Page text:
Home inspectors are often put in difficult positions because of wrong expectations. They are asked to weigh in on things outside their scope of responsibility, and sometimes they are asked to do something that exposes them to liability. Therefore, it is natural to go the extra mile to satisfy your clients. However, this takes crossing the boundaries of what a home inspector should be doing.
Your legal, ethical and professional obligations should be clear for it to be easier for you to explain why you shouldn’t do certain things. Boundaries should be clear for you to avoid gray areas where nothing is illegal but puts you in a risky position. Here are the things that home inspectors are not allowed to do:
Home Inspectors Should Never Refer Repairs to Themselves or a Company They Own.
The home inspection aims to see the actual condition of the property. Home inspectors should never offer to fix any defects they find during the home inspection. It is a red flag for your company to have a branch that does home repairs or renovations. If your home inspection company is a source of referrals for your HVAC business, you have the incentive to find or exaggerate defects in the home’s HVAC system. It is illegal in many states that this practice can revoke your license.
Home Inspectors Can’t Cause Damage to a Home to Inspect It.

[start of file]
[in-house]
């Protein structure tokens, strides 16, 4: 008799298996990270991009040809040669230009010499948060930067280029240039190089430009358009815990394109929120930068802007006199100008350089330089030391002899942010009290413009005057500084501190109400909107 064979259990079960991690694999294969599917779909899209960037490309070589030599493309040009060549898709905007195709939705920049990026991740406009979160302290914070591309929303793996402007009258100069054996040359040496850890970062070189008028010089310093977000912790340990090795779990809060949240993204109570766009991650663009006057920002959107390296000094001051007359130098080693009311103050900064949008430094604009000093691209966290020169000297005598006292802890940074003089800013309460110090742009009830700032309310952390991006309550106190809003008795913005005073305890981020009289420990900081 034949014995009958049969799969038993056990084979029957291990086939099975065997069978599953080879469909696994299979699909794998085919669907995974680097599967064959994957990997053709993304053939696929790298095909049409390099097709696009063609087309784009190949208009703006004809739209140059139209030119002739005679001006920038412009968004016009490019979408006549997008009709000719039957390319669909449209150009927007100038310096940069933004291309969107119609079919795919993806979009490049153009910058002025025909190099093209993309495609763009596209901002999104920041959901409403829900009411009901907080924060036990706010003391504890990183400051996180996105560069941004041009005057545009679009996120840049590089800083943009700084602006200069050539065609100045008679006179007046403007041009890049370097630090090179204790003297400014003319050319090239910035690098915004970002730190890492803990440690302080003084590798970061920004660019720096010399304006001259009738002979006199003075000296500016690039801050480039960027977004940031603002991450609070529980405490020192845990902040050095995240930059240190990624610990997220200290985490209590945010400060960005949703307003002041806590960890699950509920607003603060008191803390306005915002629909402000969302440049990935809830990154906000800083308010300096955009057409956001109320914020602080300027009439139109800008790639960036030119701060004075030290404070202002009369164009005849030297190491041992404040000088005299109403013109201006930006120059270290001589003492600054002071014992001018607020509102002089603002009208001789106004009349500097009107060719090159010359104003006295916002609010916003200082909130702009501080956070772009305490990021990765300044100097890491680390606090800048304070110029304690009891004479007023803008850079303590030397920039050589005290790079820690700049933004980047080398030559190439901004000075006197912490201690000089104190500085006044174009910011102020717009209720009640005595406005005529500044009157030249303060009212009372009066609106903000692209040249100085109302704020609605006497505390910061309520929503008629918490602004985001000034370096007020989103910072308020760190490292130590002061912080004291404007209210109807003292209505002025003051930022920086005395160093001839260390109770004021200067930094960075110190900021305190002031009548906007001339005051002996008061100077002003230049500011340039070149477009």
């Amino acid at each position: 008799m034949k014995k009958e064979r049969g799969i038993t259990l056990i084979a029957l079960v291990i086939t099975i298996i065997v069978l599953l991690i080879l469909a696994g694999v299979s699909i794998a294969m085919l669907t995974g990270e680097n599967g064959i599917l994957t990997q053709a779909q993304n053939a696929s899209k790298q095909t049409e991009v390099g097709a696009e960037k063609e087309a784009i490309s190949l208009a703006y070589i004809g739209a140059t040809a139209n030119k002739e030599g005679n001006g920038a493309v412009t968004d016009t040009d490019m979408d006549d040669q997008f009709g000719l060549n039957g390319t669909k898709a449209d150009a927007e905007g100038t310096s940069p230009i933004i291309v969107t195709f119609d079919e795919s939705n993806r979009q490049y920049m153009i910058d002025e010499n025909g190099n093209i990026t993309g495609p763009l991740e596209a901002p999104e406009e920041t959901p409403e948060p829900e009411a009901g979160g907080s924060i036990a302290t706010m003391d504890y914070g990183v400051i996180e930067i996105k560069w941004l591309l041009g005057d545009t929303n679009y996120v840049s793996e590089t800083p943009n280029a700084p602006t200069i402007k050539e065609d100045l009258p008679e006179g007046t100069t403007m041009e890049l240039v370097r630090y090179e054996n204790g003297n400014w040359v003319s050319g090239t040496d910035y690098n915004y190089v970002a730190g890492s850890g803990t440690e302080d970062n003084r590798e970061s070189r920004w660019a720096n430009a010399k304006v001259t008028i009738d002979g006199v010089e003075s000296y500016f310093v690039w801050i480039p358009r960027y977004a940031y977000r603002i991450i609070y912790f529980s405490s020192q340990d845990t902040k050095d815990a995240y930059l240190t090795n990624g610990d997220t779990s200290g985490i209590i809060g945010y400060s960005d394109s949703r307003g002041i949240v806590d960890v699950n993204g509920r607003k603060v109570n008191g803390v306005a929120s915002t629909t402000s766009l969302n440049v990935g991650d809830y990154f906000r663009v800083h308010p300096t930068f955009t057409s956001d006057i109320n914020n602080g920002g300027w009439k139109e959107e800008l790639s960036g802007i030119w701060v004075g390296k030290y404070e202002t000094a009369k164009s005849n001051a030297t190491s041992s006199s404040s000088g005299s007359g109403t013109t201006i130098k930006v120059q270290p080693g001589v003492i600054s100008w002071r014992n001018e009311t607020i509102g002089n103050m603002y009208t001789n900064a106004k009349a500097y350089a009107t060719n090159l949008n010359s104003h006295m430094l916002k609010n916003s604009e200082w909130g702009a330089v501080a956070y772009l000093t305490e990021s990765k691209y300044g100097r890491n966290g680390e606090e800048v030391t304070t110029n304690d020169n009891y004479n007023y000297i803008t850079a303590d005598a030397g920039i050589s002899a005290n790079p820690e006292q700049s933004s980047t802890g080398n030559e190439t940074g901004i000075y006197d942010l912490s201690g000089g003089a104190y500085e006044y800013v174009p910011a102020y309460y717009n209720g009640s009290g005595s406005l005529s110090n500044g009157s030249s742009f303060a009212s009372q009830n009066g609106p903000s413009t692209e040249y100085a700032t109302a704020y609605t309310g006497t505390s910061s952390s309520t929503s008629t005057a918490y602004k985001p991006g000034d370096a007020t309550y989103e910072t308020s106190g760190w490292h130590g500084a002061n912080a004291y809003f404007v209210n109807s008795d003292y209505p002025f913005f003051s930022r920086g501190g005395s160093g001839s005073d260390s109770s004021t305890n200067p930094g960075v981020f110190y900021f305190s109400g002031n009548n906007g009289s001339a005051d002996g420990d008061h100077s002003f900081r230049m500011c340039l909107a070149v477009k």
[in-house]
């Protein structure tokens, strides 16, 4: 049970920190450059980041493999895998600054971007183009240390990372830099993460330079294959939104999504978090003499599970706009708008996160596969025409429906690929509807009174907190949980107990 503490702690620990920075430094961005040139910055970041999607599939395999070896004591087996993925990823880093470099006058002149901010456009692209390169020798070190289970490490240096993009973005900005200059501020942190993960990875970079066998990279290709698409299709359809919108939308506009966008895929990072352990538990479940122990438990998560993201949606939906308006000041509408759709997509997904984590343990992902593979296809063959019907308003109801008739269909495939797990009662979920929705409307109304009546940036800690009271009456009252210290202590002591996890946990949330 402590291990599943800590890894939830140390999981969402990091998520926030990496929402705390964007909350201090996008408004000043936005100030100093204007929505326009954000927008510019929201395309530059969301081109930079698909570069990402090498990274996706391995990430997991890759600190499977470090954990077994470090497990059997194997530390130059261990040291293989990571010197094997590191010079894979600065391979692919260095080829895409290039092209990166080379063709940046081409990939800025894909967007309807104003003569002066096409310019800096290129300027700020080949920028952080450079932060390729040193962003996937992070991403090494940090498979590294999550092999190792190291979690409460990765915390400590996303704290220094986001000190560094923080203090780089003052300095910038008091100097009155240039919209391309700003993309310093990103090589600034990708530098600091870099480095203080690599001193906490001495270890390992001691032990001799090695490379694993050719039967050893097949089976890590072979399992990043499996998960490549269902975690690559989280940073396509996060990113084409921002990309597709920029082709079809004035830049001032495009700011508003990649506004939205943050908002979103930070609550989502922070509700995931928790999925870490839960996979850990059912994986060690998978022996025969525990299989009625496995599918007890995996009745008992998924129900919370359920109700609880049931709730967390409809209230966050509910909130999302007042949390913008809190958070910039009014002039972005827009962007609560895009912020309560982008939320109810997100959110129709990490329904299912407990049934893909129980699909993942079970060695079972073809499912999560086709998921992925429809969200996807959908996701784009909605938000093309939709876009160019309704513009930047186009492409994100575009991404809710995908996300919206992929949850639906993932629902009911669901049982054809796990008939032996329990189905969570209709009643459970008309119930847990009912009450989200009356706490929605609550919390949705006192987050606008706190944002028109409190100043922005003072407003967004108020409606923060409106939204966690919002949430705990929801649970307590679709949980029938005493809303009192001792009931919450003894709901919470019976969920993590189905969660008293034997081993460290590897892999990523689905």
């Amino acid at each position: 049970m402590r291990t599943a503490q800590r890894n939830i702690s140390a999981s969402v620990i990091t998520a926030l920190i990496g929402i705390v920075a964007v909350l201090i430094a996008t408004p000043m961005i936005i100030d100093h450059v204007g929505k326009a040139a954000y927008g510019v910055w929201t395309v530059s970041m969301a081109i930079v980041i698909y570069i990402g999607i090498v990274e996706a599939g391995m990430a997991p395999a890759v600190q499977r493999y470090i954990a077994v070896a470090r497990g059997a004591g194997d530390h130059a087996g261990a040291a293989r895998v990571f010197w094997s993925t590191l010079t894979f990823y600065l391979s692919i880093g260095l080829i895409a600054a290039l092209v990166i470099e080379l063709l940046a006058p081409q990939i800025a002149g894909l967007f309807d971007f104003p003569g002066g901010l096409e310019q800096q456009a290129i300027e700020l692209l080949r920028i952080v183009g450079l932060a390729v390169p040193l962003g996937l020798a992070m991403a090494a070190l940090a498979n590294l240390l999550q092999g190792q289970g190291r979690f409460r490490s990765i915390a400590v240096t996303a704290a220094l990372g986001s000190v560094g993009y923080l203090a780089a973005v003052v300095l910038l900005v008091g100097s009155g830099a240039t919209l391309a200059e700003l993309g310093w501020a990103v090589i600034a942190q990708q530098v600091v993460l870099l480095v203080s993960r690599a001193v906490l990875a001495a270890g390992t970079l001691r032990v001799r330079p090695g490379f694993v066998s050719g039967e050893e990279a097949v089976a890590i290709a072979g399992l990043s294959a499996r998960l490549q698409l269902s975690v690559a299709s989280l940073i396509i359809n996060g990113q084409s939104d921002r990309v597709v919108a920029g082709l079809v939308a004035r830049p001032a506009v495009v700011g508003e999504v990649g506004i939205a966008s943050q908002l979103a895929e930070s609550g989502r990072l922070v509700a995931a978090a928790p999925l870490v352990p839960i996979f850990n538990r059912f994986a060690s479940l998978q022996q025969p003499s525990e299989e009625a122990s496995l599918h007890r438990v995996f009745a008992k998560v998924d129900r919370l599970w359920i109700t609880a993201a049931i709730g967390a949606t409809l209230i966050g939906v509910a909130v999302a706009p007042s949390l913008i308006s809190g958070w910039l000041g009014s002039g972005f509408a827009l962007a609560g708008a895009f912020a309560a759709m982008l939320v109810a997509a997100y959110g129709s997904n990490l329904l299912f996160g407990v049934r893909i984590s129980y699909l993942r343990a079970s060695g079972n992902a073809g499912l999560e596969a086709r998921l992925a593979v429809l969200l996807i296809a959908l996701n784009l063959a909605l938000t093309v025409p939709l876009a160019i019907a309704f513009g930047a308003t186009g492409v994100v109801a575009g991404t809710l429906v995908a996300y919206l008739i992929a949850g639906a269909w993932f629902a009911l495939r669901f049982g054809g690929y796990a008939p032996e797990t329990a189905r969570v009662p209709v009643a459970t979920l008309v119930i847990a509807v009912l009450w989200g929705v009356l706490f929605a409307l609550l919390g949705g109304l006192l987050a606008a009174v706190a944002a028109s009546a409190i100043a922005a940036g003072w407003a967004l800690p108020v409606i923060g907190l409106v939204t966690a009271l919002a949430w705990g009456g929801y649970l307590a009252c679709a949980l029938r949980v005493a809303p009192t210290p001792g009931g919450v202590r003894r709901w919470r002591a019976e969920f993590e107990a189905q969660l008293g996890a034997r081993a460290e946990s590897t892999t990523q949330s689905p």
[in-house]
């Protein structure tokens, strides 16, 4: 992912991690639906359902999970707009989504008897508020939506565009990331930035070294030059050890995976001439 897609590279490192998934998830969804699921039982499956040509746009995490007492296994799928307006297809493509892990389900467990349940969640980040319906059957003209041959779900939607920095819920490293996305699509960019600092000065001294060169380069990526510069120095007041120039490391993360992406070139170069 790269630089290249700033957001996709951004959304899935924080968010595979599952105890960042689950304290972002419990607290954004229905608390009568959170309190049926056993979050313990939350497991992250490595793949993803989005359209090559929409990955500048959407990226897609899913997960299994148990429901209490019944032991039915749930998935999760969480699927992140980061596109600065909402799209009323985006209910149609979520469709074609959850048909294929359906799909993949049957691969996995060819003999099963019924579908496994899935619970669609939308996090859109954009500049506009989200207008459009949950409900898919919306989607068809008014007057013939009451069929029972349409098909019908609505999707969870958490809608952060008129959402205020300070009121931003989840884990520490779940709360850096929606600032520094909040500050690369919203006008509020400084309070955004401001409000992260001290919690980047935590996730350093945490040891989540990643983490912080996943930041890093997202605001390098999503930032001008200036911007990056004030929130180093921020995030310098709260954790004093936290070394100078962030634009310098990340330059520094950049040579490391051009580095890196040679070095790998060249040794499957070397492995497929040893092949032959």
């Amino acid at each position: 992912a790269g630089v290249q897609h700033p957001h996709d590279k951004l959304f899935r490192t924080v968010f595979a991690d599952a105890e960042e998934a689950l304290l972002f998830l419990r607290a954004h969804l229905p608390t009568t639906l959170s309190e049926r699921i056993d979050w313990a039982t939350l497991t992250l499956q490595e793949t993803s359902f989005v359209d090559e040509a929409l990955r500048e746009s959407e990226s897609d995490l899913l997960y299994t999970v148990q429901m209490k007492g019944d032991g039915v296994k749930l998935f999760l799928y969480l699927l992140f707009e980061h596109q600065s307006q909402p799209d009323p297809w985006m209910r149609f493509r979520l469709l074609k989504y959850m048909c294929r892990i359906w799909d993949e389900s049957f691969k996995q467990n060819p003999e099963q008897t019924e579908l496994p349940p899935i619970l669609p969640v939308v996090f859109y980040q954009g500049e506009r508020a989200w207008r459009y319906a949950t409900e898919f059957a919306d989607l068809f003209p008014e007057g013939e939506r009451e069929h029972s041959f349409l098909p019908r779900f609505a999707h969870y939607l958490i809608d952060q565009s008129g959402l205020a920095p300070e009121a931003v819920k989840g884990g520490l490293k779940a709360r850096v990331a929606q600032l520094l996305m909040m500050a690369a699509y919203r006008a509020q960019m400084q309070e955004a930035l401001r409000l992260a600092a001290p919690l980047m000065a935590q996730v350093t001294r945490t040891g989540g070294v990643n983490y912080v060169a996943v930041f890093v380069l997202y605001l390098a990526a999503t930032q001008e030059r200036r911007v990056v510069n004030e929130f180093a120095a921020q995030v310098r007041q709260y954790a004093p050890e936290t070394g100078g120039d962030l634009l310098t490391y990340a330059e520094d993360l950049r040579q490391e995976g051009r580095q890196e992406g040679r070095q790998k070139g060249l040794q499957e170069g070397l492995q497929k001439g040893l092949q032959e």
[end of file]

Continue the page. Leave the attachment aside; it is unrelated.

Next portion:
A home inspection should always be non-invasive. Home inspectors are allowed to go through every corner of the property, but demolition is never allowed. This will expose you to liabilities. This is against the InterNACHI’s code of ethics and can result in your license being revoked.
Home Inspectors Can’t Inspect Homes With Immediate Safety Hazards.
Never inspect a home with an immediate safety hazard that can likely expose you or anyone else to danger. Examples are icy roofs, dangerous wirings, or significant structural damage that went previously unnoticed during the inspection. These are known as emergent hazards, and it is not advisable to continue inspecting these areas of the home.
Home Inspectors Shouldn’t Speculate on Hazards That Must Be Tested For.
Home inspectors may speculate on things such as mold, lead, asbestos, and radon based on the things they see, like the home’s age, style, or location. However, these things must first be tested to see if their presence in the house is already at an unsafe level. A home inspector’s job is to encourage the homeowners to get environmental testing to make sure. Home inspectors are not scientists; therefore, they should not go ahead of what can only be determined.
Home Inspectors Shouldn’t Comment on a Home’s Value.
It is usual for homeowners to ask how a home inspection could affect their sales. However, as a home inspector, it is no longer part of your job to comment on the home’s value. Your answer might affect the negotiation process causing a sale to be complicated. Stay out of the agent’s lane.
Home Inspectors Shouldn’t Estimate the Life Expectancy of Systems.
A home inspection aims to evaluate the home’s current condition. You cannot predict how much longer an appliance or structure has before it needs to be replaced.
Here Are More Things Home Inspectors Aren’t Allowed to Do:
- Speculate about building code compliance.
- Move furniture to access a part of the house. They may end up being liable for the damage. The seller should do this in advance.
- Evaluate the cosmetics or aesthetics of a house.
- Disassemble equipment to figure out why it’s inoperable.
- Tell you where your property lines and boundaries are.
- Declare a home unlivable or condemn a home.
- Issue a pass or fail grade for your inspection.
- Determine the insurability of a home.